This week in science: the old Jupiter; quantum entanglement-based communication; more

This week in science is a review of the most interesting scientific news of the past week.

Credit: Lawrence Livermore National Laboratory.

Jupiter is the oldest planet in the Solar system

Scientists from the Lawrence Livermore National Laboratory and the University of Münsterin, Germany, have found evidence that Jupiter is the oldest planet in the solar system. Because no samples from the planet itself are currently available, they have analyzed tungsten and molybdenum isotopes from iron meteorites known to be made up from two distinct nebular reservoirs that coexisted when the solar system begun but were separated by the time of Jupiter's formation. As stated by Thomas Kruijer, lead author of the paper:

Our measurements show that the growth of Jupiter can be dated using the distinct genetic heritage and formation times of meteorites.

Jupiter's solid core of about 20 Earth masses formed within the first one million years after the beginning of the solar system, what was inferred from isotope signatures of meteorites. The solid core then created a barrier against the transport of material across the solar accretion disk of gas and dust, what first separated those two nebular reservoirs. It took another two to four million years for Jupiter to achieve 50 Earth masses and the barrier may also explain why no super-Earth exists in the solar system as well.


Success in a groundbreaking experiment on quantum entanglement-based communication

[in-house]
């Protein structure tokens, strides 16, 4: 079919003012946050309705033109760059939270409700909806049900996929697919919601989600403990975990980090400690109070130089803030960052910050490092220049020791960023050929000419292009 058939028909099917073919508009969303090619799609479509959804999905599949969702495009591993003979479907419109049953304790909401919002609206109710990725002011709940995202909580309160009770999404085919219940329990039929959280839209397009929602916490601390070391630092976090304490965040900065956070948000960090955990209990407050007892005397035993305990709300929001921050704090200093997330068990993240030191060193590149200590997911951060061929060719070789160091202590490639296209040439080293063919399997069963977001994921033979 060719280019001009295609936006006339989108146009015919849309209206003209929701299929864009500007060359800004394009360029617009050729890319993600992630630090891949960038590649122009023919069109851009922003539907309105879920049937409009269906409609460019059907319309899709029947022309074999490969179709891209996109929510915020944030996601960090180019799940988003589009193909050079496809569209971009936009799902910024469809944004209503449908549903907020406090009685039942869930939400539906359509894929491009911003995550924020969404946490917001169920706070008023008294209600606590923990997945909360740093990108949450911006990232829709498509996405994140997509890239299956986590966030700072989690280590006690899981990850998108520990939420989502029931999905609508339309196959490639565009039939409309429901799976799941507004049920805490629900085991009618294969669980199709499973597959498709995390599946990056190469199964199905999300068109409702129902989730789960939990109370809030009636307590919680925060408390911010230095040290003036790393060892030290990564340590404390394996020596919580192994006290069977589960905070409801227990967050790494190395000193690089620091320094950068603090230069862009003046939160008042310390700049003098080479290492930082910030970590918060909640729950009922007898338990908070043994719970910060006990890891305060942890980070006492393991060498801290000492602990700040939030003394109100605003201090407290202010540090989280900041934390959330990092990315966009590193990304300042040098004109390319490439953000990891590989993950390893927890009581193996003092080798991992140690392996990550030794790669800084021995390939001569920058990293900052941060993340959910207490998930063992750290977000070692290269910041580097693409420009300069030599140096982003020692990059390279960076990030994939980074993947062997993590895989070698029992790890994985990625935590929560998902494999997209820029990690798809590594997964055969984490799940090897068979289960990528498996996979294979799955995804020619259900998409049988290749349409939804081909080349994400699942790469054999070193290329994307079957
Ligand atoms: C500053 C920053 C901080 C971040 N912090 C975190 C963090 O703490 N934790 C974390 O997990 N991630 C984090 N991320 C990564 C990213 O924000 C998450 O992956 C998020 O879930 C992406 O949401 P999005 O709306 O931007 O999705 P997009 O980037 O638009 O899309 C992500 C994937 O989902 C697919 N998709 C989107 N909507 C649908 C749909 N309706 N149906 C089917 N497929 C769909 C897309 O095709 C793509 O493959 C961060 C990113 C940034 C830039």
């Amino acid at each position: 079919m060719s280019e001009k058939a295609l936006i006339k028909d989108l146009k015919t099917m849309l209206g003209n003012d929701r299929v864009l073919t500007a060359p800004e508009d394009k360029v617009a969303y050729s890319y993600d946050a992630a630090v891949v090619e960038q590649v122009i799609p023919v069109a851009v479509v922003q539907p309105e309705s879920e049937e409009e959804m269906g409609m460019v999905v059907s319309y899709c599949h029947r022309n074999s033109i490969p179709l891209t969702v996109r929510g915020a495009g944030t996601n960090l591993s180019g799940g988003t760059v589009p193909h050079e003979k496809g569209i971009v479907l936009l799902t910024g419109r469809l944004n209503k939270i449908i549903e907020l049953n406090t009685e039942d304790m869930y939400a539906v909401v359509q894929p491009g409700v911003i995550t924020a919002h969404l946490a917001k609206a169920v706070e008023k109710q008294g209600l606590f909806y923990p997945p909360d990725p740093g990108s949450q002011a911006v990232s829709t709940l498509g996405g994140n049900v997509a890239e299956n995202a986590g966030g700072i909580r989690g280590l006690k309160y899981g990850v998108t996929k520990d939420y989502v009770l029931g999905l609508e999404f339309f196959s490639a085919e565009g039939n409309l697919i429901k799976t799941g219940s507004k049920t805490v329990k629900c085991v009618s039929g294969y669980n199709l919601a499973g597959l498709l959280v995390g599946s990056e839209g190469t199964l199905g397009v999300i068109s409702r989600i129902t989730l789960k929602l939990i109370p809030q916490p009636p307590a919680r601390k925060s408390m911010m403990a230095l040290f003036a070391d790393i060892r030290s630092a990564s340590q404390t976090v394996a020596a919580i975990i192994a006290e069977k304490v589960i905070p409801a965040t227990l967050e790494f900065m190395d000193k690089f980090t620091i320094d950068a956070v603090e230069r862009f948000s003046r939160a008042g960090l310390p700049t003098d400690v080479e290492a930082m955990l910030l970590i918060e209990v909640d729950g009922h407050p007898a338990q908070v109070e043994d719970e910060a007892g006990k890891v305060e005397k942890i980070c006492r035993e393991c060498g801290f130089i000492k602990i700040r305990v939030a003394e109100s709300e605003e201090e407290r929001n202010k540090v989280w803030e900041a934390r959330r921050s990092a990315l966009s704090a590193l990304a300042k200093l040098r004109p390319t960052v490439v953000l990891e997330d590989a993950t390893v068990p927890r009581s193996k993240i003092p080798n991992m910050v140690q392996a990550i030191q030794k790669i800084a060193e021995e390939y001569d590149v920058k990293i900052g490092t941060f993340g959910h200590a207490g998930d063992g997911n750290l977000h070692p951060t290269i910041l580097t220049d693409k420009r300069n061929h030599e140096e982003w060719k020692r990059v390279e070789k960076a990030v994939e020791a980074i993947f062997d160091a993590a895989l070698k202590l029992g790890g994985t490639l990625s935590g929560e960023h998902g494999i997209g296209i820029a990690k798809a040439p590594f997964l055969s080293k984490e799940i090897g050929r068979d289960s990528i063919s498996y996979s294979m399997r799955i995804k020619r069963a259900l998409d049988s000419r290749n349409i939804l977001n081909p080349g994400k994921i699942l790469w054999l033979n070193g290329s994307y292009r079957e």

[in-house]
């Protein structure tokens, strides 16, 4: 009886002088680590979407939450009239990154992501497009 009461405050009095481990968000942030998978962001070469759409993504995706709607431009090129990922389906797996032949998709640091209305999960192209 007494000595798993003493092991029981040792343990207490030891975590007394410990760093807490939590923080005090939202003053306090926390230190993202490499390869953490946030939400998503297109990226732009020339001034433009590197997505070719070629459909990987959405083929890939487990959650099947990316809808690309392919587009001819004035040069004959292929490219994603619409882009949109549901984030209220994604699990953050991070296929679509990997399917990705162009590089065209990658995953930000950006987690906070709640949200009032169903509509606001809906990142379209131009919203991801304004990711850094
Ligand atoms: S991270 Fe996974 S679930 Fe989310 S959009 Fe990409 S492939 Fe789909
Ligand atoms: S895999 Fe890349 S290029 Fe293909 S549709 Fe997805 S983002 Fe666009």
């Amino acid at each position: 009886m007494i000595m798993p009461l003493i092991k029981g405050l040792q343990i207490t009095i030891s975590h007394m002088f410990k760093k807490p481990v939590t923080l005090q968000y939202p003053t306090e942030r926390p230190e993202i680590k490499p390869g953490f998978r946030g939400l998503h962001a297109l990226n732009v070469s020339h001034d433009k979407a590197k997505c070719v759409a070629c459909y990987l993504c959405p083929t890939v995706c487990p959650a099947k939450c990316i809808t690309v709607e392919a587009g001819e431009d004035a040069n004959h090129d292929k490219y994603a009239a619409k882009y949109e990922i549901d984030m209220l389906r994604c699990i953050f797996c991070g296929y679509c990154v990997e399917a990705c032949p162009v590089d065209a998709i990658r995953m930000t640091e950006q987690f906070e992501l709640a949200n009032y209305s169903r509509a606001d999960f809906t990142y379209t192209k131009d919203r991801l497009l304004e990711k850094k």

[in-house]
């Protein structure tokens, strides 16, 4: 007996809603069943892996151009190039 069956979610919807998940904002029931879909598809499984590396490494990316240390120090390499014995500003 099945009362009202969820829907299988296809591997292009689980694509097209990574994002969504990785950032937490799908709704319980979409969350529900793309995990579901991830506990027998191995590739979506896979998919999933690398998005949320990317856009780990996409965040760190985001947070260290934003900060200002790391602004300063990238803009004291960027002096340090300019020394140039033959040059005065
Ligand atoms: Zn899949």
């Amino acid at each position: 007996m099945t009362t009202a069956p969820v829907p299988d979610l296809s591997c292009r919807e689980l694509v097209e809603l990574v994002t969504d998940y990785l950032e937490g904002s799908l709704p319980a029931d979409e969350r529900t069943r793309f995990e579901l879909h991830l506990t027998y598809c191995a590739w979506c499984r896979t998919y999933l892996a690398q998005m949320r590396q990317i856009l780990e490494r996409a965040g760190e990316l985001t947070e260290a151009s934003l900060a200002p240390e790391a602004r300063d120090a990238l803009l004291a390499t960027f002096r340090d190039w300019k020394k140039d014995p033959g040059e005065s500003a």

Quantum entanglement is a weird phenomena in which photons are linked once created and are aware of each other's experiences even when physically separated by a great distance. Because of such property and the possibility of being used to create quantum-based security channels, this phenomena is being widely studied as a potential alternative for current communication technologies.

A team of scientists from the Hefei University in China have successfully generated, for the first time, pairs of entangled photons in space. They have used a laser on a satellite orbiting 300 miles above the planet, which were transmitted to two ground-based stations 750 miles (or 1,200 kilometers) apart without breaking the entanglement, what accounts for ten times the previous record.

In order to increase the distance, the team has placed both receiver stations in the mountains of Tibet. Because the stations were both at a high altitude, the entangled photons trajectories had less air to traverse and, therefore, less likelihood of interacting with other particles and breaking the entanglement.

American and European teams are also considering to send quantum-based equipment to the International Space Station, and one interesting test being targeted is the study of gravitational effects on quantum entanglement. Such a test is of high importance because the link between Quantum Mechanics and General Relativity, which deals with gravity, is one of the main open questions of Physics.


Quantum dot transistors that operate like neurons

A transistor capable of seeing light, counting, and storing information in its own structure was invented by a team of researchers from the Federal University of São Carlos (UFSCar) in Brazil, Würzburg University in Germany, and the University of South Carolina in the United States. Because the device doesn't require a memory unit, it operates in a way that resembles a neuron. According to Victor Lopez Richard, from UFSCar:

Transistors based on quantum dots can perform complex operations directly in memory. This can lead to the development of new kinds of device and computer circuit in which memory units are combined with logical processing units, economizing space, time, and power consumption.

In order to develop the memory functionality, the researchers have used the dynamics of charging and discharging the quantum dots, that could be modulated either by applying a voltage to the transistor's gates or by the absorption of light by the quantum dots.

Unfortunately, the new transistor can currently work only at extremely low temperatures of approximately four Kelvin, which is the temperature of liquid helium. The team now aims at enabling the device to operate at higher temperatures, including room temperature.


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